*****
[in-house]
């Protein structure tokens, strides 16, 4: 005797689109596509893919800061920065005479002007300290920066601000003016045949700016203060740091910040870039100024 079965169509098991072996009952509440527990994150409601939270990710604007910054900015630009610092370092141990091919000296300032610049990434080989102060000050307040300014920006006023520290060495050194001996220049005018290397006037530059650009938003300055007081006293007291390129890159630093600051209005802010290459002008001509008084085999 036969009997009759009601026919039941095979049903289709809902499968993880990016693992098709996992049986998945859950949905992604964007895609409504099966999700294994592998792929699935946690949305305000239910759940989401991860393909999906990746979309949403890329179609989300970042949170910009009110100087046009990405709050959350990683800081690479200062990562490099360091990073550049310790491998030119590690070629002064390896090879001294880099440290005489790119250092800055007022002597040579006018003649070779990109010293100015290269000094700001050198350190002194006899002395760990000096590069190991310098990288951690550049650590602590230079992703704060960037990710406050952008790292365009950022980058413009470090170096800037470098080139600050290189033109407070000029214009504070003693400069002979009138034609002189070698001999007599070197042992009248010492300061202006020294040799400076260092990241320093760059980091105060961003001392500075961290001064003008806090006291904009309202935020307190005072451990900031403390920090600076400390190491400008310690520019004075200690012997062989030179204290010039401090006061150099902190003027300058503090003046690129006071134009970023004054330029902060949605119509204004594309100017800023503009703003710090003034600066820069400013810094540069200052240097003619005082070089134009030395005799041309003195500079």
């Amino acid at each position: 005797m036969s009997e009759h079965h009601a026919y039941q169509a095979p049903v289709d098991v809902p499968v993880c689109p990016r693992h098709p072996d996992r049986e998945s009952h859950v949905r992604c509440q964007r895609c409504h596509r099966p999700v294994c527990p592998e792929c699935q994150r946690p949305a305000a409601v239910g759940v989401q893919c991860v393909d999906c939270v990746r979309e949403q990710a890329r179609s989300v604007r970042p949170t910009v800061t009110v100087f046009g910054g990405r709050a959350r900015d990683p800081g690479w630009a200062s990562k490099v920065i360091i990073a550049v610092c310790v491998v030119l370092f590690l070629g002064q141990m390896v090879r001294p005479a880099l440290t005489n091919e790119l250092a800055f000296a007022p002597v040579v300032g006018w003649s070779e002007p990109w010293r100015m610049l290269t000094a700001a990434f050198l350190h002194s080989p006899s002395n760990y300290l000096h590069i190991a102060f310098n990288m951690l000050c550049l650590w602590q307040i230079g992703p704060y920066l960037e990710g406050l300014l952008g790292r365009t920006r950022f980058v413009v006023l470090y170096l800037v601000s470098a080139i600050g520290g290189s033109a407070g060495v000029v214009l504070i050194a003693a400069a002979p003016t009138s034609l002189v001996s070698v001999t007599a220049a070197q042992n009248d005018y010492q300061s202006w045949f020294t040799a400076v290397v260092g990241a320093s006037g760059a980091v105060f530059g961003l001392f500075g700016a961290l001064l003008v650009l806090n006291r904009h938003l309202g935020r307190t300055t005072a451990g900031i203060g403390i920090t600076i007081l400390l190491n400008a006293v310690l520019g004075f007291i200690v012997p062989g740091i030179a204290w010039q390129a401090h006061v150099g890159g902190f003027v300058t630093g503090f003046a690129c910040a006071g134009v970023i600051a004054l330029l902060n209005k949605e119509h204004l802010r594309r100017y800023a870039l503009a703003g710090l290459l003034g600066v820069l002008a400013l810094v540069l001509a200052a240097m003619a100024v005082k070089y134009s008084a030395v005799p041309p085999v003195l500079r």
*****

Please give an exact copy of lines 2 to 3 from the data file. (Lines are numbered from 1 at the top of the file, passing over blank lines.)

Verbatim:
């Protein structure tokens, strides 16, 4: 005797689109596509893919800061920065005479002007300290920066601000003016045949700016203060740091910040870039100024 079965169509098991072996009952509440527990994150409601939270990710604007910054900015630009610092370092141990091919000296300032610049990434080989102060000050307040300014920006006023520290060495050194001996220049005018290397006037530059650009938003300055007081006293007291390129890159630093600051209005802010290459002008001509008084085999 036969009997009759009601026919039941095979049903289709809902499968993880990016693992098709996992049986998945859950949905992604964007895609409504099966999700294994592998792929699935946690949305305000239910759940989401991860393909999906990746979309949403890329179609989300970042949170910009009110100087046009990405709050959350990683800081690479200062990562490099360091990073550049310790491998030119590690070629002064390896090879001294880099440290005489790119250092800055007022002597040579006018003649070779990109010293100015290269000094700001050198350190002194006899002395760990000096590069190991310098990288951690550049650590602590230079992703704060960037990710406050952008790292365009950022980058413009470090170096800037470098080139600050290189033109407070000029214009504070003693400069002979009138034609002189070698001999007599070197042992009248010492300061202006020294040799400076260092990241320093760059980091105060961003001392500075961290001064003008806090006291904009309202935020307190005072451990900031403390920090600076400390190491400008310690520019004075200690012997062989030179204290010039401090006061150099902190003027300058503090003046690129006071134009970023004054330029902060949605119509204004594309100017800023503009703003710090003034600066820069400013810094540069200052240097003619005082070089134009030395005799041309003195500079």
């Amino acid at each position: 005797m036969s009997e009759h079965h009601a026919y039941q169509a095979p049903v289709d098991v809902p499968v993880c689109p990016r693992h098709p072996d996992r049986e998945s009952h859950v949905r992604c509440q964007r895609c409504h596509r099966p999700v294994c527990p592998e792929c699935q994150r946690p949305a305000a409601v239910g759940v989401q893919c991860v393909d999906c939270v990746r979309e949403q990710a890329r179609s989300v604007r970042p949170t910009v800061t009110v100087f046009g910054g990405r709050a959350r900015d990683p800081g690479w630009a200062s990562k490099v920065i360091i990073a550049v610092c310790v491998v030119l370092f590690l070629g002064q141990m390896v090879r001294p005479a880099l440290t005489n091919e790119l250092a800055f000296a007022p002597v040579v300032g006018w003649s070779e002007p990109w010293r100015m610049l290269t000094a700001a990434f050198l350190h002194s080989p006899s002395n760990y300290l000096h590069i190991a102060f310098n990288m951690l000050c550049l650590w602590q307040i230079g992703p704060y920066l960037e990710g406050l300014l952008g790292r365009t920006r950022f980058v413009v006023l470090y170096l800037v601000s470098a080139i600050g520290g290189s033109a407070g060495v000029v214009l504070i050194a003693a400069a002979p003016t009138s034609l002189v001996s070698v001999t007599a220049a070197q042992n009248d005018y010492q300061s202006w045949f020294t040799a400076v290397v260092g990241a320093s006037g760059a980091v105060f530059g961003l001392f500075g700016a961290l001064l003008v650009l806090n006291r904009h938003l309202g935020r307190t300055t005072a451990g900031i203060g403390i920090t600076i007081l400390l190491n400008a006293v310690l520019g004075f007291i200690v012997p062989g740091i030179a204290w010039q390129a401090h006061v150099g890159g902190f003027v300058t630093g503090f003046a690129c910040a006071g134009v970023i600051a004054l330029l902060n209005k949605e119509h204004l802010r594309r100017y800023a870039l503009a703003g710090l290459l003034g600066v820069l002008a400013l810094v540069l001509a200052a240097m003619a100024v005082k070089y134009s008084a030395v005799p041309p085999v003195l500079r």